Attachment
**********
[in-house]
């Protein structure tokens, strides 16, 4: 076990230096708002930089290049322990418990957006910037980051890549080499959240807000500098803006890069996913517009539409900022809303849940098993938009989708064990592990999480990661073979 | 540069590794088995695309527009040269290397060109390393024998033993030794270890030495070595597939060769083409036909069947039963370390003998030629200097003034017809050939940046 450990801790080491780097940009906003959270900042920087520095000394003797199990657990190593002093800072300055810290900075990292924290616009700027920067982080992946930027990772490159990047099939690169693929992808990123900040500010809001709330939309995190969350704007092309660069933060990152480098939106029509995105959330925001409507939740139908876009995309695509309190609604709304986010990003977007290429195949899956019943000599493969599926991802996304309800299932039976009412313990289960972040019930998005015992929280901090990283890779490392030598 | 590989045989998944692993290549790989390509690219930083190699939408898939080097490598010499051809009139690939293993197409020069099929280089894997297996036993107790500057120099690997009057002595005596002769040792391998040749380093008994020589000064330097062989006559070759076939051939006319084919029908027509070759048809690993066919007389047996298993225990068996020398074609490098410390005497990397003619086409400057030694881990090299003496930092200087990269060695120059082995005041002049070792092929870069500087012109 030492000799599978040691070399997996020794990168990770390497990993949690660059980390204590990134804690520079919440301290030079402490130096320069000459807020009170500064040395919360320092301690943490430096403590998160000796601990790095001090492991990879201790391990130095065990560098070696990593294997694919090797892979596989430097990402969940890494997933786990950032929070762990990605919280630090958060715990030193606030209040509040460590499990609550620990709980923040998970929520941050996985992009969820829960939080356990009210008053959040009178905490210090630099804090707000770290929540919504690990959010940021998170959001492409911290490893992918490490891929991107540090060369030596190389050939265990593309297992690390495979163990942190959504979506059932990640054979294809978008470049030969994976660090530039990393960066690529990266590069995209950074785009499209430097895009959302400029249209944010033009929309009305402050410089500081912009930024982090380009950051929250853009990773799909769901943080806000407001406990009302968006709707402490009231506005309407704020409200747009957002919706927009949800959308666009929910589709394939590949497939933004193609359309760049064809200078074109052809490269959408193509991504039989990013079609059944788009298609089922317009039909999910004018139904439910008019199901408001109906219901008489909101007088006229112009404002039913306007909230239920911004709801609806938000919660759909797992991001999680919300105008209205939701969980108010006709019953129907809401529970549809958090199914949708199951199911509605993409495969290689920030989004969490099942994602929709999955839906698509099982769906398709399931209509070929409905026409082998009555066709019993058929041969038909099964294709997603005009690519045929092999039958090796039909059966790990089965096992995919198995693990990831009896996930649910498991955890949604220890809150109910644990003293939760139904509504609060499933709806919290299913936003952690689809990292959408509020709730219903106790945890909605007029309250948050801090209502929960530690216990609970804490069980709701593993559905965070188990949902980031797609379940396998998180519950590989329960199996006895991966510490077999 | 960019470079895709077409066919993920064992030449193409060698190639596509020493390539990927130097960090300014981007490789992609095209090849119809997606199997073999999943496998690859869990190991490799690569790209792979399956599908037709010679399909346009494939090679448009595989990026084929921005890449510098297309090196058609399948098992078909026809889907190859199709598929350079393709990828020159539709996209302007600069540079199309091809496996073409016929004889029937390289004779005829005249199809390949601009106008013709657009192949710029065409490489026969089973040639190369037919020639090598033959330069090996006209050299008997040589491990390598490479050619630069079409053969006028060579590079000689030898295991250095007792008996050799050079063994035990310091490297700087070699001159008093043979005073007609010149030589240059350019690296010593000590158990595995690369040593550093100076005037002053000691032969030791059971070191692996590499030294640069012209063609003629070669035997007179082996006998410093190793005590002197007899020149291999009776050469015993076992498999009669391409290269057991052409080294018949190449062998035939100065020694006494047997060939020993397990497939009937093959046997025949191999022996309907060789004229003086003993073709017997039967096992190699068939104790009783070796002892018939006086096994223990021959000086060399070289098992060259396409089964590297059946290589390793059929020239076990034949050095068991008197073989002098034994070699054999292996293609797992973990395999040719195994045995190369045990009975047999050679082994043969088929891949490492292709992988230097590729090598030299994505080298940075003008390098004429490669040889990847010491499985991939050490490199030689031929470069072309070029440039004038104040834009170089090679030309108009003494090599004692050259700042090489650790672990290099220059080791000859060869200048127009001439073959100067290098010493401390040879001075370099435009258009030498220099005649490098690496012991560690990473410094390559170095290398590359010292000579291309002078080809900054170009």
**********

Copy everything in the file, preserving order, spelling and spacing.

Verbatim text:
[in-house]
């Protein structure tokens, strides 16, 4: 076990230096708002930089290049322990418990957006910037980051890549080499959240807000500098803006890069996913517009539409900022809303849940098993938009989708064990592990999480990661073979 | 540069590794088995695309527009040269290397060109390393024998033993030794270890030495070595597939060769083409036909069947039963370390003998030629200097003034017809050939940046 450990801790080491780097940009906003959270900042920087520095000394003797199990657990190593002093800072300055810290900075990292924290616009700027920067982080992946930027990772490159990047099939690169693929992808990123900040500010809001709330939309995190969350704007092309660069933060990152480098939106029509995105959330925001409507939740139908876009995309695509309190609604709304986010990003977007290429195949899956019943000599493969599926991802996304309800299932039976009412313990289960972040019930998005015992929280901090990283890779490392030598 | 590989045989998944692993290549790989390509690219930083190699939408898939080097490598010499051809009139690939293993197409020069099929280089894997297996036993107790500057120099690997009057002595005596002769040792391998040749380093008994020589000064330097062989006559070759076939051939006319084919029908027509070759048809690993066919007389047996298993225990068996020398074609490098410390005497990397003619086409400057030694881990090299003496930092200087990269060695120059082995005041002049070792092929870069500087012109 030492000799599978040691070399997996020794990168990770390497990993949690660059980390204590990134804690520079919440301290030079402490130096320069000459807020009170500064040395919360320092301690943490430096403590998160000796601990790095001090492991990879201790391990130095065990560098070696990593294997694919090797892979596989430097990402969940890494997933786990950032929070762990990605919280630090958060715990030193606030209040509040460590499990609550620990709980923040998970929520941050996985992009969820829960939080356990009210008053959040009178905490210090630099804090707000770290929540919504690990959010940021998170959001492409911290490893992918490490891929991107540090060369030596190389050939265990593309297992690390495979163990942190959504979506059932990640054979294809978008470049030969994976660090530039990393960066690529990266590069995209950074785009499209430097895009959302400029249209944010033009929309009305402050410089500081912009930024982090380009950051929250853009990773799909769901943080806000407001406990009302968006709707402490009231506005309407704020409200747009957002919706927009949800959308666009929910589709394939590949497939933004193609359309760049064809200078074109052809490269959408193509991504039989990013079609059944788009298609089922317009039909999910004018139904439910008019199901408001109906219901008489909101007088006229112009404002039913306007909230239920911004709801609806938000919660759909797992991001999680919300105008209205939701969980108010006709019953129907809401529970549809958090199914949708199951199911509605993409495969290689920030989004969490099942994602929709999955839906698509099982769906398709399931209509070929409905026409082998009555066709019993058929041969038909099964294709997603005009690519045929092999039958090796039909059966790990089965096992995919198995693990990831009896996930649910498991955890949604220890809150109910644990003293939760139904509504609060499933709806919290299913936003952690689809990292959408509020709730219903106790945890909605007029309250948050801090209502929960530690216990609970804490069980709701593993559905965070188990949902980031797609379940396998998180519950590989329960199996006895991966510490077999 | 960019470079895709077409066919993920064992030449193409060698190639596509020493390539990927130097960090300014981007490789992609095209090849119809997606199997073999999943496998690859869990190991490799690569790209792979399956599908037709010679399909346009494939090679448009595989990026084929921005890449510098297309090196058609399948098992078909026809889907190859199709598929350079393709990828020159539709996209302007600069540079199309091809496996073409016929004889029937390289004779005829005249199809390949601009106008013709657009192949710029065409490489026969089973040639190369037919020639090598033959330069090996006209050299008997040589491990390598490479050619630069079409053969006028060579590079000689030898295991250095007792008996050799050079063994035990310091490297700087070699001159008093043979005073007609010149030589240059350019690296010593000590158990595995690369040593550093100076005037002053000691032969030791059971070191692996590499030294640069012209063609003629070669035997007179082996006998410093190793005590002197007899020149291999009776050469015993076992498999009669391409290269057991052409080294018949190449062998035939100065020694006494047997060939020993397990497939009937093959046997025949191999022996309907060789004229003086003993073709017997039967096992190699068939104790009783070796002892018939006086096994223990021959000086060399070289098992060259396409089964590297059946290589390793059929020239076990034949050095068991008197073989002098034994070699054999292996293609797992973990395999040719195994045995190369045990009975047999050679082994043969088929891949490492292709992988230097590729090598030299994505080298940075003008390098004429490669040889990847010491499985991939050490490199030689031929470069072309070029440039004038104040834009170089090679030309108009003494090599004692050259700042090489650790672990290099220059080791000859060869200048127009001439073959100067290098010493401390040879001075370099435009258009030498220099005649490098690496012991560690990473410094390559170095290398590359010292000579291309002078080809900054170009």